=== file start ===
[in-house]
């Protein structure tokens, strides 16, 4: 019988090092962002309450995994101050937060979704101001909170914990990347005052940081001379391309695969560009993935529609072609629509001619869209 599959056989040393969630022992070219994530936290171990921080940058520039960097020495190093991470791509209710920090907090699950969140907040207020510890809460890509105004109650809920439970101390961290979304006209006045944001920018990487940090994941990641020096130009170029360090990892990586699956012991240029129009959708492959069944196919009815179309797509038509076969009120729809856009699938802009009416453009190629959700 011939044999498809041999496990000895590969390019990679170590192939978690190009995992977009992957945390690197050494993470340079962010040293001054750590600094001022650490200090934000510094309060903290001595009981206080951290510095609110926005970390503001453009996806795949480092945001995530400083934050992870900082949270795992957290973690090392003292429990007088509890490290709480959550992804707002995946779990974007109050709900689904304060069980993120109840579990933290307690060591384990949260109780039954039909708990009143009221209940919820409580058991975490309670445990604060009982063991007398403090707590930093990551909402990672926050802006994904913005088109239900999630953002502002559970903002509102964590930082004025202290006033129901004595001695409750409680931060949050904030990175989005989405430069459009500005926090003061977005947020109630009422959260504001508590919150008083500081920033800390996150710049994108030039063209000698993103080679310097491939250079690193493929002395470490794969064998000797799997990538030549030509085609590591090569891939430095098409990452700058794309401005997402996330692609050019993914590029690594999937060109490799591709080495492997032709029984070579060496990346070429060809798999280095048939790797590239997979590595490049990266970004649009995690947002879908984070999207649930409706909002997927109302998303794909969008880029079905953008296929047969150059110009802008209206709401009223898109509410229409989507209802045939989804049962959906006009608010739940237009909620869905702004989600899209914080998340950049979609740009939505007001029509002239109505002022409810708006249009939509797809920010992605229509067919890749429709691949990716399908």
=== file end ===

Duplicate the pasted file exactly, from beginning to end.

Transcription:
[in-house]
């Protein structure tokens, strides 16, 4: 019988090092962002309450995994101050937060979704101001909170914990990347005052940081001379391309695969560009993935529609072609629509001619869209 599959056989040393969630022992070219994530936290171990921080940058520039960097020495190093991470791509209710920090907090699950969140907040207020510890809460890509105004109650809920439970101390961290979304006209006045944001920018990487940090994941990641020096130009170029360090990892990586699956012991240029129009959708492959069944196919009815179309797509038509076969009120729809856009699938802009009416453009190629959700 011939044999498809041999496990000895590969390019990679170590192939978690190009995992977009992957945390690197050494993470340079962010040293001054750590600094001022650490200090934000510094309060903290001595009981206080951290510095609110926005970390503001453009996806795949480092945001995530400083934050992870900082949270795992957290973690090392003292429990007088509890490290709480959550992804707002995946779990974007109050709900689904304060069980993120109840579990933290307690060591384990949260109780039954039909708990009143009221209940919820409580058991975490309670445990604060009982063991007398403090707590930093990551909402990672926050802006994904913005088109239900999630953002502002559970903002509102964590930082004025202290006033129901004595001695409750409680931060949050904030990175989005989405430069459009500005926090003061977005947020109630009422959260504001508590919150008083500081920033800390996150710049994108030039063209000698993103080679310097491939250079690193493929002395470490794969064998000797799997990538030549030509085609590591090569891939430095098409990452700058794309401005997402996330692609050019993914590029690594999937060109490799591709080495492997032709029984070579060496990346070429060809798999280095048939790797590239997979590595490049990266970004649009995690947002879908984070999207649930409706909002997927109302998303794909969008880029079905953008296929047969150059110009802008209206709401009223898109509410229409989507209802045939989804049962959906006009608010739940237009909620869905702004989600899209914080998340950049979609740009939505007001029509002239109505002022409810708006249009939509797809920010992605229509067919890749429709691949990716399908």